Matters of Moment, July 1956

Browse pages
Current page

1

Current page

2

Current page

3

Current page

4

Current page

5

Current page

6

Current page

7

Current page

8

Current page

9

Current page

10

Current page

11

Current page

12

Current page

13

Current page

14

Current page

15

Current page

16

Current page

17

Current page

18

Current page

19

Current page

20

Current page

21

Current page

22

Current page

23

Current page

24

Current page

25

Current page

26

Current page

27

Current page

28

Current page

29

Current page

30

Current page

31

Current page

32

Current page

33

Current page

34

Current page

35

Current page

36

Current page

37

Current page

38

Current page

39

Current page

40

Current page

41

Current page

42

Current page

43

Current page

44

Current page

45

Current page

46

Current page

47

Current page

48

Current page

49

Current page

50

Current page

51

Current page

52

Current page

53

Current page

54

Current page

55

Current page

56

Current page

57

Current page

58

Current page

59

Current page

60

Current page

61

Current page

62

Current page

63

Current page

64

Current page

65

Current page

66

Current page

67

Current page

68

The British Grand Prix

Grand Prix Motor racing is at a very high level, with British drivers leading for the World Championship and the Vanwall sufficiently fast and reliable to win a Grande Epreuve for this country.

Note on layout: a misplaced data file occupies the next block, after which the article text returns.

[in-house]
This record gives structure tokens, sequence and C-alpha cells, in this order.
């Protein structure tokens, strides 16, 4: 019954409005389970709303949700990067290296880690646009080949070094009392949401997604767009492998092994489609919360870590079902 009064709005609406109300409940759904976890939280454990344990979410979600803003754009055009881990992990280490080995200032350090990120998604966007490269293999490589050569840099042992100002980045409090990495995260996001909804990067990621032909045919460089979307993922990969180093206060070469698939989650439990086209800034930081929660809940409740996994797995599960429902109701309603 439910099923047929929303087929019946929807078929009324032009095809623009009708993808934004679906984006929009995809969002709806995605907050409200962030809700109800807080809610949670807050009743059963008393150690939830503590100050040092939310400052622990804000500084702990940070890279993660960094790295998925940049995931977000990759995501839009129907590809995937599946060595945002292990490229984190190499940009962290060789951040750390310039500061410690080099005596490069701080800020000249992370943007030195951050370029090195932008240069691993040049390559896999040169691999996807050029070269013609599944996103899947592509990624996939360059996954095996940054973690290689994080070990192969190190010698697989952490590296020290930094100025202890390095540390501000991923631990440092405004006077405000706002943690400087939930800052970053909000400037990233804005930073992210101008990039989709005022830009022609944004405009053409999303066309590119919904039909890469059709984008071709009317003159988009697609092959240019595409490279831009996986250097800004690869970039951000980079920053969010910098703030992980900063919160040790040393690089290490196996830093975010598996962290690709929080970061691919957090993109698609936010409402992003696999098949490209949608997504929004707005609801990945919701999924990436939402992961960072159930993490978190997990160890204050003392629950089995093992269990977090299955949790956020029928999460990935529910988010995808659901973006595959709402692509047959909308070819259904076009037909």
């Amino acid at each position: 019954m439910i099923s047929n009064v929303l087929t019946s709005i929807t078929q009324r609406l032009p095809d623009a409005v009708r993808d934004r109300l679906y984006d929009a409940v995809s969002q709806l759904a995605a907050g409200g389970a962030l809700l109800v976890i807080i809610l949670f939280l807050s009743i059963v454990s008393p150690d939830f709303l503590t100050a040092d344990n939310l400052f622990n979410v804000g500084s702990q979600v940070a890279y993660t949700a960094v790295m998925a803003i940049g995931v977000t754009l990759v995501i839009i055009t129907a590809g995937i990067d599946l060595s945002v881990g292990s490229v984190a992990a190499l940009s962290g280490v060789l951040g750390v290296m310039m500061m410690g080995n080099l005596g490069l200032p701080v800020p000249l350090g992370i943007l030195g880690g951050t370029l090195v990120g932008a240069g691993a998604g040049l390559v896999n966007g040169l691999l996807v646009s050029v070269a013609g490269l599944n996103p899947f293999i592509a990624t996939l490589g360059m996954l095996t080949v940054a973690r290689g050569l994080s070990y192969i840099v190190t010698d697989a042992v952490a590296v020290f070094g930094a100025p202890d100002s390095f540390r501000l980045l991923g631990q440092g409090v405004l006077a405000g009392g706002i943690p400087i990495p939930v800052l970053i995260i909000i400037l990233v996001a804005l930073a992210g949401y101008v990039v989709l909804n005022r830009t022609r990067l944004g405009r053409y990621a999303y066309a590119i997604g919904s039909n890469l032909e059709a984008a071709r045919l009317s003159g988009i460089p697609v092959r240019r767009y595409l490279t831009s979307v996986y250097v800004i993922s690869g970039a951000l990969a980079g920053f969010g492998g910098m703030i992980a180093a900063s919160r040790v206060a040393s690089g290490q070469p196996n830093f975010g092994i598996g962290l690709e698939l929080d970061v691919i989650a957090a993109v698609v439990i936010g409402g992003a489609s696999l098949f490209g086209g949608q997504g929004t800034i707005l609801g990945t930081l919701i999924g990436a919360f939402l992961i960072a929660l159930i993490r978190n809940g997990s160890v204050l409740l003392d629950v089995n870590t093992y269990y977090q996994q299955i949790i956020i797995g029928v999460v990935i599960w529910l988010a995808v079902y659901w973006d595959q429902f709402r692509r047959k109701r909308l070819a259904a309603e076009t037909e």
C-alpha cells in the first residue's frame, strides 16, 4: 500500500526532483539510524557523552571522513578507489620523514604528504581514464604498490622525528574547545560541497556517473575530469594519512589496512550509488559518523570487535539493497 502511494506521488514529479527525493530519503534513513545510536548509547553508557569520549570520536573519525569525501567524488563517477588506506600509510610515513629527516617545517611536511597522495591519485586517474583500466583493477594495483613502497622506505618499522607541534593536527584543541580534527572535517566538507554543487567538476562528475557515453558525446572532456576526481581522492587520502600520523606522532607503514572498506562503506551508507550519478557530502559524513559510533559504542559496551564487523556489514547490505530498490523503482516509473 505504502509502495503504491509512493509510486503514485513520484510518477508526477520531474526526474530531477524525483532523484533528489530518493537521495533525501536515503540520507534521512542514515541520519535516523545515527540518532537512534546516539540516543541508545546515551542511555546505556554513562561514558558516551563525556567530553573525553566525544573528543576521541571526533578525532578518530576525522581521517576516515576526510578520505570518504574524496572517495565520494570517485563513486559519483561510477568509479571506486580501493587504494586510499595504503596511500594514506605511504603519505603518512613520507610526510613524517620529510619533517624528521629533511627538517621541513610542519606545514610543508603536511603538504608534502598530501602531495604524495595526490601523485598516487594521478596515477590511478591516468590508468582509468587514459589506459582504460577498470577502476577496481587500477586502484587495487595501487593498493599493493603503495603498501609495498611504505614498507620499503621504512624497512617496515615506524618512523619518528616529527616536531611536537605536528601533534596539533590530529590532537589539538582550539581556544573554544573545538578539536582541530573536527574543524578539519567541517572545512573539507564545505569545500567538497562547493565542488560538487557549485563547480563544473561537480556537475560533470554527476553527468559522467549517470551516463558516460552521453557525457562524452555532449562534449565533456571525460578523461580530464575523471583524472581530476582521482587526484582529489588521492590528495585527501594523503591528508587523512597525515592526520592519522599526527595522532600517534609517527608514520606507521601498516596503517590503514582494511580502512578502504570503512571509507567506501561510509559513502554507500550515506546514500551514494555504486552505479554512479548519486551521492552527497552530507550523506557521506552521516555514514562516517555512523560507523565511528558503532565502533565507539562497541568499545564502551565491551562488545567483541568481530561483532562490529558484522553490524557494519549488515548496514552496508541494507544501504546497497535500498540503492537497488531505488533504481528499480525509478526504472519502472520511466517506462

The French G.P. at Reims on July 1st promises to be a stupendous race and those who cannot cross the Channel can look forward to something equally epic at Silverstone, where earlier this year Moss in a Vanwall vanquished the Ferraris in the International Trophy race, on the occasion of the British G.P. of July 14th.

An R.A.C. race organised for the Daily Express by the B.R.D.C., this 105-lap, 315-mile race should attract an enormous crowd thirsting for a British victory. There will be supporting races for F. III racing cars, sports cars over 1 1/2 litres and for cars complying with next year’s 1 1/2 litre F. II. Details and applications for admission tickets should be made to the Race Office, Daily Express, Fleet Street, London, E.C.4. But hurry!

Purchase Tax On Homebuilt “Specials”

The present Government seems determined to hit hard at the long-suffering and outrageously-taxed motorist. If Bills at present before Parliament become law we shall have parking meters extracting heavy tolls because proper parking places have not been provided, fees to pay for certificates of roadworthiness on vehicles over ten years old, as a sop to anti-motorists who quote figures for accidents caused not by unsafe vehicles but by grossly unsafe roads, and those enthusiasts who assemble cars as a hobby will be required to pay 60 per cent. purchase tax on the wholesale value of their “specials,” or about half the retail value.

Parking meters will render shopping or business calls in London a financial nightmare. Compulsory vehicle examinations (paid for by us!) will make the repair trade rich at the expense of the used car dealers – already it is proving exceedingly difficult to sell any pre-1946 car for much above scrap-value unless it is in mint condition, and the equivalent of the pre-war £5 car is almost back again.

The purchase tax on “specials,” however, is the cruellest blow of all. Motorists apart, it is the thin end of a wedge which will sever further the citizens’ freedom, because “special”-building is a hobby and never before has a Government sought to impose purchase tax on hobbies – be they knitting pullovers, running model railways or constructing cars or household commodities.